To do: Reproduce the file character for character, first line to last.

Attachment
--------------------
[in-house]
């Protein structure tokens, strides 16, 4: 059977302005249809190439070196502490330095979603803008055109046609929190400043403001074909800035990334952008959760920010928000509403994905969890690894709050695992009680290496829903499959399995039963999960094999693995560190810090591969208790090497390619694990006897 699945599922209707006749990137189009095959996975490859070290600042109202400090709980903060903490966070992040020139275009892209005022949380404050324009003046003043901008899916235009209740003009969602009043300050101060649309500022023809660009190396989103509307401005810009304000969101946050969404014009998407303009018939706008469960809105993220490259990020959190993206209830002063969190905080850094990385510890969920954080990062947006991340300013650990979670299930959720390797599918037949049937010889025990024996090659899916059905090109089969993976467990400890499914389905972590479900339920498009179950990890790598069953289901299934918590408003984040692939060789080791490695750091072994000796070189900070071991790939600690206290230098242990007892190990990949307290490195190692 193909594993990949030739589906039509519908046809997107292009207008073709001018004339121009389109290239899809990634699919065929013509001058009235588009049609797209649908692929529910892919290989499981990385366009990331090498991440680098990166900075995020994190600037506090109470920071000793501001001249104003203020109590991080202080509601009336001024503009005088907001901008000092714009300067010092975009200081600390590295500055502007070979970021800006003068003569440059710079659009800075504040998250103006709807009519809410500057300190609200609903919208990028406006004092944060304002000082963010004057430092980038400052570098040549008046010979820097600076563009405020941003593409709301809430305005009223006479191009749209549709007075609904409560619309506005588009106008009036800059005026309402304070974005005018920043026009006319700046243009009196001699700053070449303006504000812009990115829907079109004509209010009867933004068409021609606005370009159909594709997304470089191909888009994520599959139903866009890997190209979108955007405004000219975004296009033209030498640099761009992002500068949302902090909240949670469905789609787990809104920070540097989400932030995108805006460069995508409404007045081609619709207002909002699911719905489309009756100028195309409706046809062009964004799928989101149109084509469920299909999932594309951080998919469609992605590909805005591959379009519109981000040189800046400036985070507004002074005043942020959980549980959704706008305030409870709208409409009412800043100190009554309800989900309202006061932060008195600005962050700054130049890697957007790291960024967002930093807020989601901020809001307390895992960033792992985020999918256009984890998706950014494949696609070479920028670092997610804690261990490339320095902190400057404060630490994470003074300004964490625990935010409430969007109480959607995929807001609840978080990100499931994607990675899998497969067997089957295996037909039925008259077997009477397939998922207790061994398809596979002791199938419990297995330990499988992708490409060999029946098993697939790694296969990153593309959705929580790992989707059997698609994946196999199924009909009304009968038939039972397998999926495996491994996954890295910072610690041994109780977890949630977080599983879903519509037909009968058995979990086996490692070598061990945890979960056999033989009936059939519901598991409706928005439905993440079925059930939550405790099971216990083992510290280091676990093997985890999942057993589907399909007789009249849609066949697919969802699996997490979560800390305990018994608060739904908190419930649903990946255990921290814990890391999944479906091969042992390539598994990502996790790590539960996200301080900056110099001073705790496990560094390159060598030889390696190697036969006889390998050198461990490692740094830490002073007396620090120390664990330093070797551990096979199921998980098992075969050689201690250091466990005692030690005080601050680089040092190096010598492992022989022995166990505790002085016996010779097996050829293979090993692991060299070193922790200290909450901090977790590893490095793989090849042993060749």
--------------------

[in-house]
């Protein structure tokens, strides 16, 4: 059977302005249809190439070196502490330095979603803008055109046609929190400043403001074909800035990334952008959760920010928000509403994905969890690894709050695992009680290496829903499959399995039963999960094999693995560190810090591969208790090497390619694990006897 699945599922209707006749990137189009095959996975490859070290600042109202400090709980903060903490966070992040020139275009892209005022949380404050324009003046003043901008899916235009209740003009969602009043300050101060649309500022023809660009190396989103509307401005810009304000969101946050969404014009998407303009018939706008469960809105993220490259990020959190993206209830002063969190905080850094990385510890969920954080990062947006991340300013650990979670299930959720390797599918037949049937010889025990024996090659899916059905090109089969993976467990400890499914389905972590479900339920498009179950990890790598069953289901299934918590408003984040692939060789080791490695750091072994000796070189900070071991790939600690206290230098242990007892190990990949307290490195190692 193909594993990949030739589906039509519908046809997107292009207008073709001018004339121009389109290239899809990634699919065929013509001058009235588009049609797209649908692929529910892919290989499981990385366009990331090498991440680098990166900075995020994190600037506090109470920071000793501001001249104003203020109590991080202080509601009336001024503009005088907001901008000092714009300067010092975009200081600390590295500055502007070979970021800006003068003569440059710079659009800075504040998250103006709807009519809410500057300190609200609903919208990028406006004092944060304002000082963010004057430092980038400052570098040549008046010979820097600076563009405020941003593409709301809430305005009223006479191009749209549709007075609904409560619309506005588009106008009036800059005026309402304070974005005018920043026009006319700046243009009196001699700053070449303006504000812009990115829907079109004509209010009867933004068409021609606005370009159909594709997304470089191909888009994520599959139903866009890997190209979108955007405004000219975004296009033209030498640099761009992002500068949302902090909240949670469905789609787990809104920070540097989400932030995108805006460069995508409404007045081609619709207002909002699911719905489309009756100028195309409706046809062009964004799928989101149109084509469920299909999932594309951080998919469609992605590909805005591959379009519109981000040189800046400036985070507004002074005043942020959980549980959704706008305030409870709208409409009412800043100190009554309800989900309202006061932060008195600005962050700054130049890697957007790291960024967002930093807020989601901020809001307390895992960033792992985020999918256009984890998706950014494949696609070479920028670092997610804690261990490339320095902190400057404060630490994470003074300004964490625990935010409430969007109480959607995929807001609840978080990100499931994607990675899998497969067997089957295996037909039925008259077997009477397939998922207790061994398809596979002791199938419990297995330990499988992708490409060999029946098993697939790694296969990153593309959705929580790992989707059997698609994946196999199924009909009304009968038939039972397998999926495996491994996954890295910072610690041994109780977890949630977080599983879903519509037909009968058995979990086996490692070598061990945890979960056999033989009936059939519901598991409706928005439905993440079925059930939550405790099971216990083992510290280091676990093997985890999942057993589907399909007789009249849609066949697919969802699996997490979560800390305990018994608060739904908190419930649903990946255990921290814990890391999944479906091969042992390539598994990502996790790590539960996200301080900056110099001073705790496990560094390159060598030889390696190697036969006889390998050198461990490692740094830490002073007396620090120390664990330093070797551990096979199921998980098992075969050689201690250091466990005692030690005080601050680089040092190096010598492992022989022995166990505790002085016996010779097996050829293979090993692991060299070193922790200290909450901090977790590893490095793989090849042993060749």